What I felt when I looked at that expansive sea of people who had gathered in the nation’s capital to witness a quadrennial history overcame me. In this nation where there is so much anger and spite, there were hundreds of thousands united not in violence and uproar, but in peace and hope. We are a people who remember always the strength of a union that so many presidents and citizens who came before us refused to allow to founder. It is not the hubris of living in the best of lands that fills me with such raw emotion. As tears rolled down my cheeks I knew, it is the blessing of having been born in a place that allows me to believe in something better because we have so many times seen something better dawn.

I was not raised to shout my patriotism from rooftops, though there is no one in my family who is not a patriot. I came from a long line of military servicemen and I have cousins who serve today, but we are not boisterous or staunch in military oaths. I believe there is danger in not only resting on, but shouting about the laurels of being an American, that we must ever be mindful of the need for striving toward a more perfect union. I do not know from where comes the feelings that swell within me today. I only know that I hope it never, ever fades.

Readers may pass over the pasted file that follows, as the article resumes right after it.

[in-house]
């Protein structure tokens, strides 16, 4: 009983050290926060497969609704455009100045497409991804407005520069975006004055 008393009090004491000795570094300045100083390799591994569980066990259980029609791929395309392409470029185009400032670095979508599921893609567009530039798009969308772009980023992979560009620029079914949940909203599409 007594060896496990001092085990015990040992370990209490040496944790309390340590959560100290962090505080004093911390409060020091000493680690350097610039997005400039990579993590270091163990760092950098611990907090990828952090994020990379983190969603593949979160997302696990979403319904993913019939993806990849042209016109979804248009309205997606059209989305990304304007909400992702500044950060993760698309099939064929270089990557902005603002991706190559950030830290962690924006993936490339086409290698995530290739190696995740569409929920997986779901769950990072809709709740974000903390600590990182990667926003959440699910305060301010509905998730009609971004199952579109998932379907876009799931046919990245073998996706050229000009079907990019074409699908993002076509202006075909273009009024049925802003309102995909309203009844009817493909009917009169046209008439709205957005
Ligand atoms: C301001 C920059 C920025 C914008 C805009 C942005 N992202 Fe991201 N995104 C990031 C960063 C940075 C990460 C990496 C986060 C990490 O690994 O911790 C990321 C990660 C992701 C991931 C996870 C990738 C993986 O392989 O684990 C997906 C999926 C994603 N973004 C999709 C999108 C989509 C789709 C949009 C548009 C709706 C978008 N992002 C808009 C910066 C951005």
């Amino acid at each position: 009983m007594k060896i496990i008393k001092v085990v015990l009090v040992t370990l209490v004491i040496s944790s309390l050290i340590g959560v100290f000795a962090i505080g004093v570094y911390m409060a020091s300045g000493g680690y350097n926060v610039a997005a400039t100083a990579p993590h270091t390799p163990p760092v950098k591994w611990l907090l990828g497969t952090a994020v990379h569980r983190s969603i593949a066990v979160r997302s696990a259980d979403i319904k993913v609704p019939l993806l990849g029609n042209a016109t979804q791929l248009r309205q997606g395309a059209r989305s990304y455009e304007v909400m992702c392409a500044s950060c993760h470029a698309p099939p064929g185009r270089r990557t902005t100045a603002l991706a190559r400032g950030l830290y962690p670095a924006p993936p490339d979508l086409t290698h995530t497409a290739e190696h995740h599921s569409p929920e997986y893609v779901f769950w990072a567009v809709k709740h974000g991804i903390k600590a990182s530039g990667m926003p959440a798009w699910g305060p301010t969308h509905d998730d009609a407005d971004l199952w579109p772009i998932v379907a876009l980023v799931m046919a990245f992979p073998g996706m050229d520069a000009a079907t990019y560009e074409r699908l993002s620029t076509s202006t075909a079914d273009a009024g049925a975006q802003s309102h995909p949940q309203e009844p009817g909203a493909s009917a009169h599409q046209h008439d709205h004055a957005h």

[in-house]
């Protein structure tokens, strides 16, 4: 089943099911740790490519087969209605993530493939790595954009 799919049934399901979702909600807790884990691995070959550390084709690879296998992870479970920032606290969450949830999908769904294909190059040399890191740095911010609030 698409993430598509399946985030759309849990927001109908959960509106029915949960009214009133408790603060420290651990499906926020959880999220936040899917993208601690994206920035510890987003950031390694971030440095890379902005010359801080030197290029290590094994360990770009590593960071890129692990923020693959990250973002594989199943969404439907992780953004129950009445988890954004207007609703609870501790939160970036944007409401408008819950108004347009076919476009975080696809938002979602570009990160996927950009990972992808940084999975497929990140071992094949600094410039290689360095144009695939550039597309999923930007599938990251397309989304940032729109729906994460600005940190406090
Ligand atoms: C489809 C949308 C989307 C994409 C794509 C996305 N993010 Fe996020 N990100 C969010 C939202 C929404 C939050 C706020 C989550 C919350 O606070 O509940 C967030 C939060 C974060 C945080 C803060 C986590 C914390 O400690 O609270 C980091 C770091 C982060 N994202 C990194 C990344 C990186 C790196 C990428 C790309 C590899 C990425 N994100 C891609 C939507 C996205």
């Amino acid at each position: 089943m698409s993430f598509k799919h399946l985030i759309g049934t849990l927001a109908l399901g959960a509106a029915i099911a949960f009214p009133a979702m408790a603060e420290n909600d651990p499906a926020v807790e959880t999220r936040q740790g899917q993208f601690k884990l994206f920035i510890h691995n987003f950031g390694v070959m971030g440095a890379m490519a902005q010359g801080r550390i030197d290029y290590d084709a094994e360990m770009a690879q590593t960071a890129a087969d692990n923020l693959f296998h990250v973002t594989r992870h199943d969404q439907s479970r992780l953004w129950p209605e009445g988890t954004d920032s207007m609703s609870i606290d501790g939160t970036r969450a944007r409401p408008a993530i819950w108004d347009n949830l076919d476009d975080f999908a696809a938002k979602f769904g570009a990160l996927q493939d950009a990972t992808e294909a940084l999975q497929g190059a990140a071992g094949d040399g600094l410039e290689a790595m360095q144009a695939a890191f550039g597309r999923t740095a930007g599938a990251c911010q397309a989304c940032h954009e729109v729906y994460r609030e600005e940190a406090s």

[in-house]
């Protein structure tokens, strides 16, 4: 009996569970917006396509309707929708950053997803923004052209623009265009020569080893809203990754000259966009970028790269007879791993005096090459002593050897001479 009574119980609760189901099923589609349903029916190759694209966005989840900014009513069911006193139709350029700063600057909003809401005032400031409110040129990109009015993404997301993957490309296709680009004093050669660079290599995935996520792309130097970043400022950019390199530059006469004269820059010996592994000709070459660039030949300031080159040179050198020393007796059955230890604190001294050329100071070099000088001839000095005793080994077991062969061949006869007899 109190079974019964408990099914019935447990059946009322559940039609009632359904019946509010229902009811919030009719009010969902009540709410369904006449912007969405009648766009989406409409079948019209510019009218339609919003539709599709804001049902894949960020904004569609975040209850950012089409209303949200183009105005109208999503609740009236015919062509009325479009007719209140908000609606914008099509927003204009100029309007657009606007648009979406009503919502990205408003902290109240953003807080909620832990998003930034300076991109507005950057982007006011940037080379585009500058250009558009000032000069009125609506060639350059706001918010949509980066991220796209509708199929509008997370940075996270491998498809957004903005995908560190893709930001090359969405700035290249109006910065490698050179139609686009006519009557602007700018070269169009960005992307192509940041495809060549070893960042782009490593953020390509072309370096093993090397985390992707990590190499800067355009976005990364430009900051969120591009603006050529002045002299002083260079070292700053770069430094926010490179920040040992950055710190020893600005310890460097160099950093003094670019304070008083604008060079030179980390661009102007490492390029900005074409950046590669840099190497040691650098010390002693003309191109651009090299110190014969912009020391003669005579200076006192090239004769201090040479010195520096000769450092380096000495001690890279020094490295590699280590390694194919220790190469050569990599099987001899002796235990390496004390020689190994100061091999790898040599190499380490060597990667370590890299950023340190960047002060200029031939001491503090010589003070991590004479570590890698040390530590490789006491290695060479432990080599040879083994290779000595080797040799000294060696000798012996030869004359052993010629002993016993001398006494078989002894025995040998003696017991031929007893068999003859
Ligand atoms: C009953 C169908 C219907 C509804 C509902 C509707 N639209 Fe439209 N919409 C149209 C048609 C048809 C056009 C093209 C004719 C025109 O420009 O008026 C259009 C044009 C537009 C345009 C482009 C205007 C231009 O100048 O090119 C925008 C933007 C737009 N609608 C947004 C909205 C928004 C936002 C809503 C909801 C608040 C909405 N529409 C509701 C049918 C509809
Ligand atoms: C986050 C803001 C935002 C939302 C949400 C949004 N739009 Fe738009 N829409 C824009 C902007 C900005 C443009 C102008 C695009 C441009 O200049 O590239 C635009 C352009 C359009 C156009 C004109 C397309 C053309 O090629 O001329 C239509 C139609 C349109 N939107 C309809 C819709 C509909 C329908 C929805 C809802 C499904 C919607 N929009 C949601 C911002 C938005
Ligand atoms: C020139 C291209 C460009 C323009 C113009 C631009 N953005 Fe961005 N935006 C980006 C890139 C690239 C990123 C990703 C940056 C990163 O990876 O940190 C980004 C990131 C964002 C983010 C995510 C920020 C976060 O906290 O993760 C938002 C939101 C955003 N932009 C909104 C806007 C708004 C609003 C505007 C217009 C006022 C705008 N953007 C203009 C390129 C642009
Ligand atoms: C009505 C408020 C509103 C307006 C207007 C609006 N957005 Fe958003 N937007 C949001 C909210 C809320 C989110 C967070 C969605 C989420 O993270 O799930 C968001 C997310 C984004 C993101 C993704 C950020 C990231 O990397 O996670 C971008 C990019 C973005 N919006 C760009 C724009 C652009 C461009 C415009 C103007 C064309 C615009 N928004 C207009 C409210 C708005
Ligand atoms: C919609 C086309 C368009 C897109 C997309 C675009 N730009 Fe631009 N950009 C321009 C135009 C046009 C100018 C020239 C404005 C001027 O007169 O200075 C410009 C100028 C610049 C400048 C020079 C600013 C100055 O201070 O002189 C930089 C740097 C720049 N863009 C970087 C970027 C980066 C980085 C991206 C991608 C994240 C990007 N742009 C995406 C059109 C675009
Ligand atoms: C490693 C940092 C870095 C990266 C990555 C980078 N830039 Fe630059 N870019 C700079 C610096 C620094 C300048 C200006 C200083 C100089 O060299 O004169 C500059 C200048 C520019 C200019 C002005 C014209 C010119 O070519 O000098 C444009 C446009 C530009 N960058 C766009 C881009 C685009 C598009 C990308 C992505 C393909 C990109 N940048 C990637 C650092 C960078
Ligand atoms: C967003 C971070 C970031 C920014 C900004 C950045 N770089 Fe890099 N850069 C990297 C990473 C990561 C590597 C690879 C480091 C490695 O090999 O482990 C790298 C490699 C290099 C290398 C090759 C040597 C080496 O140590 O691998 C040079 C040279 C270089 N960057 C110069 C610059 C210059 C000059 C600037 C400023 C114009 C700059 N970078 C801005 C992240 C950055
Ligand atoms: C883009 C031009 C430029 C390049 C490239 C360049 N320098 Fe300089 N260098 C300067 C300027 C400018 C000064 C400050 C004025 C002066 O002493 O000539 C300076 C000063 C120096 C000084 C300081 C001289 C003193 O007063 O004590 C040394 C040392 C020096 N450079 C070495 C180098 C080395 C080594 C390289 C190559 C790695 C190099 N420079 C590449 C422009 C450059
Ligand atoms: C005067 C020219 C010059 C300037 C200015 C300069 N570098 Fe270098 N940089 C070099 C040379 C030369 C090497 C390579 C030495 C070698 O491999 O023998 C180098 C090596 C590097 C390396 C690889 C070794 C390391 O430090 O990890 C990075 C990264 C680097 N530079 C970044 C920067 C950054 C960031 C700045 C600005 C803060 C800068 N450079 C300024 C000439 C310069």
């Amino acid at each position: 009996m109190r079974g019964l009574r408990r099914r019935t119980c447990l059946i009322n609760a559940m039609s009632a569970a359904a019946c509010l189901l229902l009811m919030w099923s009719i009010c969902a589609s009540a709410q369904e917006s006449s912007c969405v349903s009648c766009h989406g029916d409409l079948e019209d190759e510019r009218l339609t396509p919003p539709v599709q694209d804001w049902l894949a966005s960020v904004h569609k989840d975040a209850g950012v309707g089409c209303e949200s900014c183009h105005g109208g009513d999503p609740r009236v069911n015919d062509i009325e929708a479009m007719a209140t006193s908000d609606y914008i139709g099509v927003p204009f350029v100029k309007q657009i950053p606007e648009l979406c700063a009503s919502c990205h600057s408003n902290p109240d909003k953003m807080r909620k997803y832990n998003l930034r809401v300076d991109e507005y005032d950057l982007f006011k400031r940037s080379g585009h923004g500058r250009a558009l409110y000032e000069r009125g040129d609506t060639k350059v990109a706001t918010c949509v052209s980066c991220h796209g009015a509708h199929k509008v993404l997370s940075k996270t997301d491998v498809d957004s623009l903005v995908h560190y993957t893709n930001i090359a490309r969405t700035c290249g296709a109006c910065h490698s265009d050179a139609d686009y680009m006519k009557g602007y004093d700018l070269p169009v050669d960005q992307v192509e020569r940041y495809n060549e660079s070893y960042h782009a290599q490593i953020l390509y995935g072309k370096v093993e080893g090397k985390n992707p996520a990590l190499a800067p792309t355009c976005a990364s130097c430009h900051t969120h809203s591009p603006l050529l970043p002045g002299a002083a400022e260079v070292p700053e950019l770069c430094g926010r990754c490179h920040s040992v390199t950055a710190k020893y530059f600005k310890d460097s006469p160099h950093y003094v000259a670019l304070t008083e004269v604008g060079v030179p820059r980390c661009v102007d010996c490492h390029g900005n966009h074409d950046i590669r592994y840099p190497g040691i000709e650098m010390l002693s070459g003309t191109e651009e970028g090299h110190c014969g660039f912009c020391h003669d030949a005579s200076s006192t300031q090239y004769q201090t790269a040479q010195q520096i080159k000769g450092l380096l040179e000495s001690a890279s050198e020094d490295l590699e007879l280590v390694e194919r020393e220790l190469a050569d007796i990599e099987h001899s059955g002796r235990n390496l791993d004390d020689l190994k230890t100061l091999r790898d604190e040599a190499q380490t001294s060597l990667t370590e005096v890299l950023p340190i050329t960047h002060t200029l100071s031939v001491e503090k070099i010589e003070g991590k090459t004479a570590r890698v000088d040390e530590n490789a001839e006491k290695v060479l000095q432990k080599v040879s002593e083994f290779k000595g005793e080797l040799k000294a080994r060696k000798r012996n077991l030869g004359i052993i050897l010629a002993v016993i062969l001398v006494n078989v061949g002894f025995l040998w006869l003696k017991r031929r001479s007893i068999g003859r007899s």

In an age when we seem continually inspired more by horror than by hope, when fear seems to push us toward action more than understanding, today is a day when we are reminded that there is nothing so powerful as the promise of a free life in a free land, and that our task is not yet done, that our efforts are perpetual, that our delcaration was made in order to form a more perfect union, that those words invoke the unending walk with  steady hands on the plow.That as much as we honor those forefathers who established this country and struggled privately to keep it, those years and that union was, by definition, by the compulsion set forth on parchment, less perfect than now. That the truest way to honor them is not as omiscient gods but as great beginners.

That, with malice toward none and charity for all, with firmness in the right as God gives us to see the right, we must strive together to finish the work we are in.

That that work is never finished.

That our truth is marching on.

I Had A Date.

I had texted my friend Sam, whose interest in my love life rivals my own, a photo of what I was planning to wear for my date with Rick Friday night.

“Are you going to church?” was his reply. “Really cool looking bathroom, though,” he added.

Ugh. “The shirt is see-through, asshole. But fine. Suggestions?” And then I sent him a picture of the bathroom.

“The problem is that you have something underneath the see-thru shirt.”

“Yeah, kinda have to.”

A pause.

“Anything to offer the occasional cleavage glimpse?” he wanted to know.

I changed the damned shirt. Put on a tight, black v-neck. Sent the picture.

“Giddyup” came back.

I wondered. “Do accessories matter in the slightest?”

Ding. “A necklace might be nice. Whaddaya got?”

I took two photos. Two different necklaces.

“#2. Something to give an excuse to glance at when I’m not looking at your boobs.” He really does have my best interests at heart, but Sam has never been shy about talking up my assets. God bless him.